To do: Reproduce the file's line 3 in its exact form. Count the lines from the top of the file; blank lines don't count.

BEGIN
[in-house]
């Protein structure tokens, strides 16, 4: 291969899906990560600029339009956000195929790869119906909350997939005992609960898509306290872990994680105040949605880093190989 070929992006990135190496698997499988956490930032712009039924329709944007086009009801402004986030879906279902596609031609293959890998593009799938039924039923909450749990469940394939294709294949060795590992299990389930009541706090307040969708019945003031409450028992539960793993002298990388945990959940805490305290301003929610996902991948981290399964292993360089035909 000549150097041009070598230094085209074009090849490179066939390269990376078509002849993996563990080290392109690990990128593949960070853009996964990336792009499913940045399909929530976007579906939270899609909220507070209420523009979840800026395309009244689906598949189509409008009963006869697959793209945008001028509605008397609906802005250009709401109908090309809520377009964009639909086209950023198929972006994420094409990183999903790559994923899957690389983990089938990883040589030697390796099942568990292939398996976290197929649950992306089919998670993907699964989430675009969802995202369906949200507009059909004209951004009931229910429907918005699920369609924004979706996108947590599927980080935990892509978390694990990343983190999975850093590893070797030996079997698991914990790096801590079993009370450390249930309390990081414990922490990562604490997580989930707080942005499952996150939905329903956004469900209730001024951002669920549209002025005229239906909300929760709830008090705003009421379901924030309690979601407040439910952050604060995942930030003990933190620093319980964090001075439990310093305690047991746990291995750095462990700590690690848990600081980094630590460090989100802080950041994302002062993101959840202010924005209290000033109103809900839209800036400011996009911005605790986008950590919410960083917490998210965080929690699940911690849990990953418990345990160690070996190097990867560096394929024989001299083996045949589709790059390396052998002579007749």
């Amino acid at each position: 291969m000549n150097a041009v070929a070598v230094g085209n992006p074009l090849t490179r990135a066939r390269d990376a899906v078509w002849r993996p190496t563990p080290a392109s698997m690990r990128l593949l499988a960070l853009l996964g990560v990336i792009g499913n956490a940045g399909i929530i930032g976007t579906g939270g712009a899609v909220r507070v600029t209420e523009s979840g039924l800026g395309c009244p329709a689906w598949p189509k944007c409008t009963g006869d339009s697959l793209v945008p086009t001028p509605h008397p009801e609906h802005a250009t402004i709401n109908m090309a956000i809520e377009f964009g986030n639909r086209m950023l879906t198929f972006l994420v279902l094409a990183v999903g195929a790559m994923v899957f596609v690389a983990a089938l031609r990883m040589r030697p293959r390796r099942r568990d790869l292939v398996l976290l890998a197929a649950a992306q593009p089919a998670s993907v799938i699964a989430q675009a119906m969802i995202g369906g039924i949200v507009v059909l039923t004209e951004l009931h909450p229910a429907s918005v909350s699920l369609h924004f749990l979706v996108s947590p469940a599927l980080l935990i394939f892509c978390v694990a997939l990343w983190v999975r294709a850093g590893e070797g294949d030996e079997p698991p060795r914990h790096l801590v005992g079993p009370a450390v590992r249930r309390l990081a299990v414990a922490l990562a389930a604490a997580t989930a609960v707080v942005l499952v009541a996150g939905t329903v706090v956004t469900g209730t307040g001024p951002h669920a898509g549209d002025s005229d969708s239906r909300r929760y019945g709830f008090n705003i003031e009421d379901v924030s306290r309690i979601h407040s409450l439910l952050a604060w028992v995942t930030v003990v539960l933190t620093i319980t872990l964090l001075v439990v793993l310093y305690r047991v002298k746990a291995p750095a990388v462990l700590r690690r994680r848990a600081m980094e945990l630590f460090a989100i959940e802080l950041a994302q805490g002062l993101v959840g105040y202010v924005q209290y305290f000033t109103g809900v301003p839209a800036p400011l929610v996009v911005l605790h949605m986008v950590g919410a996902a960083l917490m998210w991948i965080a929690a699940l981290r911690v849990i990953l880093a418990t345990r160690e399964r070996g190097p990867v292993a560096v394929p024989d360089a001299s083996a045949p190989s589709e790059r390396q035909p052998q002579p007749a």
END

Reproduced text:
């Amino acid at each position: 291969m000549n150097a041009v070929a070598v230094g085209n992006p074009l090849t490179r990135a066939r390269d990376a899906v078509w002849r993996p190496t563990p080290a392109s698997m690990r990128l593949l499988a960070l853009l996964g990560v990336i792009g499913n956490a940045g399909i929530i930032g976007t579906g939270g712009a899609v909220r507070v600029t209420e523009s979840g039924l800026g395309c009244p329709a689906w598949p189509k944007c409008t009963g006869d339009s697959l793209v945008p086009t001028p509605h008397p009801e609906h802005a250009t402004i709401n109908m090309a956000i809520e377009f964009g986030n639909r086209m950023l879906t198929f972006l994420v279902l094409a990183v999903g195929a790559m994923v899957f596609v690389a983990a089938l031609r990883m040589r030697p293959r390796r099942r568990d790869l292939v398996l976290l890998a197929a649950a992306q593009p089919a998670s993907v799938i699964a989430q675009a119906m969802i995202g369906g039924i949200v507009v059909l039923t004209e951004l009931h909450p229910a429907s918005v909350s699920l369609h924004f749990l979706v996108s947590p469940a599927l980080l935990i394939f892509c978390v694990a997939l990343w983190v999975r294709a850093g590893e070797g294949d030996e079997p698991p060795r914990h790096l801590v005992g079993p009370a450390v590992r249930r309390l990081a299990v414990a922490l990562a389930a604490a997580t989930a609960v707080v942005l499952v009541a996150g939905t329903v706090v956004t469900g209730t307040g001024p951002h669920a898509g549209d002025s005229d969708s239906r909300r929760y019945g709830f008090n705003i003031e009421d379901v924030s306290r309690i979601h407040s409450l439910l952050a604060w028992v995942t930030v003990v539960l933190t620093i319980t872990l964090l001075v439990v793993l310093y305690r047991v002298k746990a291995p750095a990388v462990l700590r690690r994680r848990a600081m980094e945990l630590f460090a989100i959940e802080l950041a994302q805490g002062l993101v959840g105040y202010v924005q209290y305290f000033t109103g809900v301003p839209a800036p400011l929610v996009v911005l605790h949605m986008v950590g919410a996902a960083l917490m998210w991948i965080a929690a699940l981290r911690v849990i990953l880093a418990t345990r160690e399964r070996g190097p990867v292993a560096v394929p024989d360089a001299s083996a045949p190989s589709e790059r390396q035909p052998q002579p007749a």